It’s very, very basic.

      They do that in Europe, where they have lots of carrier choices, great coverage everywhere, and it is common for people to switch carriers regularly to get a better price or better set of services for their needs.

      Bill Maher took a trip to Europe, and when he got back, he told a story about being on a farm in rural Europe and getting 5 bars on his phone, and then he came back the US and couldn’t get a signal in downtown LA.

      We already went through this when roads and railroads were being built in the US. The roads and railroads were built by private companies, who charged so much to use them that people couldn’t afford to travel. The term “highway robbery” comes from this. The fix was the people made “freeways” where everybody could use them because everybody owned them. This was great in many, many ways, including being great for business and the economy.

      Another similarity between US cell service and health care is we pretend that there isn’t a problem by saying we have more 4G LTE than anyone else and more medical machines than anyone else, but in practice, that doesn’t lead to better results. It doesn’t matter if you have LTE if you can’t actually get a signal, or when you get a signal, it is so bad that your LTE gives you 2G speeds. It is better to be on a 3G network that is broadly deployed and you get 5 bars all the time. And with medicine, it doesn’t matter how many MRI machines your local hospital has if you can’t get in to see a doctor. They get better health care outcomes in Costa Rica, which has much less technology, but way more doctors per person, and no impediment to seeing the doctor when you are sick.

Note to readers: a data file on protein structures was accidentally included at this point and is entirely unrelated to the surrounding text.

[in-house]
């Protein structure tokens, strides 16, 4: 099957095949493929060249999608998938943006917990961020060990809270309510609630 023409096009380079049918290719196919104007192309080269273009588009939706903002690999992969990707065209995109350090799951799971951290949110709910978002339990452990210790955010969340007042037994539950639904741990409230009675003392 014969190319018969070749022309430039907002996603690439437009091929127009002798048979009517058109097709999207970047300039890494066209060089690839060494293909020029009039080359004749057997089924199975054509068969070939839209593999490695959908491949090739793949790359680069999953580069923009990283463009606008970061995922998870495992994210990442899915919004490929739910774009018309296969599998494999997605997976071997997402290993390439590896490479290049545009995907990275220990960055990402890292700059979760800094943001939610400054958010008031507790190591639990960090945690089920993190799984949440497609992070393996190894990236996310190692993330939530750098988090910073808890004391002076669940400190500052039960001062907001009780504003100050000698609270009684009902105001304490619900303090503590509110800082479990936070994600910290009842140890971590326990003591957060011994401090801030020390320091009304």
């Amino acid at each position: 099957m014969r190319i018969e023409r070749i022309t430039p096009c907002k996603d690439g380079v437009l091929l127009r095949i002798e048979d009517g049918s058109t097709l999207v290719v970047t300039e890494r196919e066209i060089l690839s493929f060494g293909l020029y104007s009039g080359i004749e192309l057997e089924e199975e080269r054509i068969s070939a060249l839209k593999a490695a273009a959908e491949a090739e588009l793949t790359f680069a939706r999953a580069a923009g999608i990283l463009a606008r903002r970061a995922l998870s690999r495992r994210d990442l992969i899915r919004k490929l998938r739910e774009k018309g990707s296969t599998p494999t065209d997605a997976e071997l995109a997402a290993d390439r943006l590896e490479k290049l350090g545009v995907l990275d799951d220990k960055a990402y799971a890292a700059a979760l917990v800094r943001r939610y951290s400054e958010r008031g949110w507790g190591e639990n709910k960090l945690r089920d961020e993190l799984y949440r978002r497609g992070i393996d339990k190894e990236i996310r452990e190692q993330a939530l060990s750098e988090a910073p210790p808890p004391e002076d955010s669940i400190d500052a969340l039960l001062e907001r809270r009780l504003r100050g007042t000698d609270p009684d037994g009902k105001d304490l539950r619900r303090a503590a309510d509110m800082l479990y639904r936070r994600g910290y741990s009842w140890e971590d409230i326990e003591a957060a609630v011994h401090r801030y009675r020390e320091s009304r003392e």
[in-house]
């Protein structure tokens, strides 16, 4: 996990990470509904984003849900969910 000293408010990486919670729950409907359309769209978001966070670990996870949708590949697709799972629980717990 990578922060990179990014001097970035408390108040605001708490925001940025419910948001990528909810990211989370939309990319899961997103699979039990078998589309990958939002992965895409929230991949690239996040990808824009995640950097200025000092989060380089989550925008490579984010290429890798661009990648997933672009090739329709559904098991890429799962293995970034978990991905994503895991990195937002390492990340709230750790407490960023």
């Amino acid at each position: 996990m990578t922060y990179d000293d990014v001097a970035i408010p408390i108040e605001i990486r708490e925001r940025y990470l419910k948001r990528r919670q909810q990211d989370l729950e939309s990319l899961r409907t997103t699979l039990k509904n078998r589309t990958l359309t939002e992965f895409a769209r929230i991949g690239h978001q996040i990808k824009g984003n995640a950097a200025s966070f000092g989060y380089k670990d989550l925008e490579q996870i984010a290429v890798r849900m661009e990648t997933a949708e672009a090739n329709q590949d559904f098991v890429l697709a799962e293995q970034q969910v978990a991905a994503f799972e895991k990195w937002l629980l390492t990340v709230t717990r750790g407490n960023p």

These are solved problems. But the US is decaying in the same way that the Soviet Union decayed, because it prioritized dogma over practical solutions. It wasn’t enough in the Soviet Union to solve a problem, you had to solve it according to Soviet dogma. And the US is doing the same thing. It doesn’t matter that public networks and public health care are better for business than private networks and health care, it only matters that private networks and health care fit the dogma.